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  • The Illinois Report 2009 | Institute of Government and Public Affairs
    Laboratory The Illinois Report 2009 View the entire document PDF 3 8MB The Illinois Report 2009 examines the performance of the State of Illinois on a set of crucial issues This examination relies on evidence of the state s performance and comparison of that performance to what is happening in neighboring or peer states We believe the information contained in The Illinois Report 2009 is important to ongoing public policy discussions in Illinois The publication of this report annually emphasizes IGPA s belief that solutions to the problems facing Illinois can be found with cooperation and collaboration among all relevant stakeholders IGPA encourages these collaborative deliberations and is eager to help them succeed On the following pages you will find summaries of IGPA s examination of eleven critical concerns facing the state which comprise the chapters in this publication You also will see video presentations from an author of each chapter summarizing their findings and a link to a PDF version of the chapter for you to review Use the navigation to the right to go directly to an individual chapter Opinions expressed by the authors are their own and not necessarily those of the Institute or the University Please feel free to download PDF copies of each chapter For information on obtaining printed copies of The Illinois Report or for reprints of specific chapters contact Director of Communications email Institute of Government and Public Affairs University of Illinois 1007 W Nevada Urbana IL 61801 Phone 217 333 3340 Copyright 2009 The Board of Trustees of the University of Illinois Next Illinois Report 2009 Opening Page Introduction The National Economic Crisis and the Illinois Economy Illinois Fiscal Future and the State s Economy The Illinois Economy Taxing Business Racial Residential Segregation and Exclusion in Illinois Promising Strategies for Improving K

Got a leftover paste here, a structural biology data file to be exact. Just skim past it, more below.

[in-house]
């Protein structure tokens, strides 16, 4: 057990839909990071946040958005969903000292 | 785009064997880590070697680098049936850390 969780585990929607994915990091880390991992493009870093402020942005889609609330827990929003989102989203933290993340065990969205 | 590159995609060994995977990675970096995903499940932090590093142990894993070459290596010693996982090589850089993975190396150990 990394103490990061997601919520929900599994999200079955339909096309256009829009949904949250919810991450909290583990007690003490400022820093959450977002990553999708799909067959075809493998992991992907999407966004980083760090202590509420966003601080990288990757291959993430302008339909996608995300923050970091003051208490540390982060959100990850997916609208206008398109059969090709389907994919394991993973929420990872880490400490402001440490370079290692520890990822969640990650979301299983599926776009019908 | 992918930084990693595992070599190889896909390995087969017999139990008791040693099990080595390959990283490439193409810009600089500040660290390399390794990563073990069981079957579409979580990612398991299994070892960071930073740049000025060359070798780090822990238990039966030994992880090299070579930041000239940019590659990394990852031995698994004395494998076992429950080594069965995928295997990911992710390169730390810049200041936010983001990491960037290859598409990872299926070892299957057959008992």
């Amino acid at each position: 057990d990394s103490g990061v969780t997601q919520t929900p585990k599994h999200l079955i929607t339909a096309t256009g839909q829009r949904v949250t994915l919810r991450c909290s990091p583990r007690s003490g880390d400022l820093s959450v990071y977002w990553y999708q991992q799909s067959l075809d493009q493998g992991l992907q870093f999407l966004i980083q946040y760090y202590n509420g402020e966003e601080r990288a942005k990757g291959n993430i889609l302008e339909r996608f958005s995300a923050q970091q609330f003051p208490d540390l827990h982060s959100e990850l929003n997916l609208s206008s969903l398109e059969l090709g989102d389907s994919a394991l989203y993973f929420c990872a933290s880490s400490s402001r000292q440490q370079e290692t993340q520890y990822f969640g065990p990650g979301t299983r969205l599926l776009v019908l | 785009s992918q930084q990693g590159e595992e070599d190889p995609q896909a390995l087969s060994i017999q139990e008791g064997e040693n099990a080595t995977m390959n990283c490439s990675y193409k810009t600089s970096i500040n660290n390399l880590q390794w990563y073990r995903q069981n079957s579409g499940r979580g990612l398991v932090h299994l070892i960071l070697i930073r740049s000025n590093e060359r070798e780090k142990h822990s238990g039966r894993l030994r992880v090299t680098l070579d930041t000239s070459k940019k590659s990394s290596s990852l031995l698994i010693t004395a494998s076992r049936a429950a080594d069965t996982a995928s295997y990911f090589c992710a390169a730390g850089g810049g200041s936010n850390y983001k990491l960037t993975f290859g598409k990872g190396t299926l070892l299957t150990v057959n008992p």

Original URL path: http://igpa.uillinois.edu/IR09/open (2016-02-17)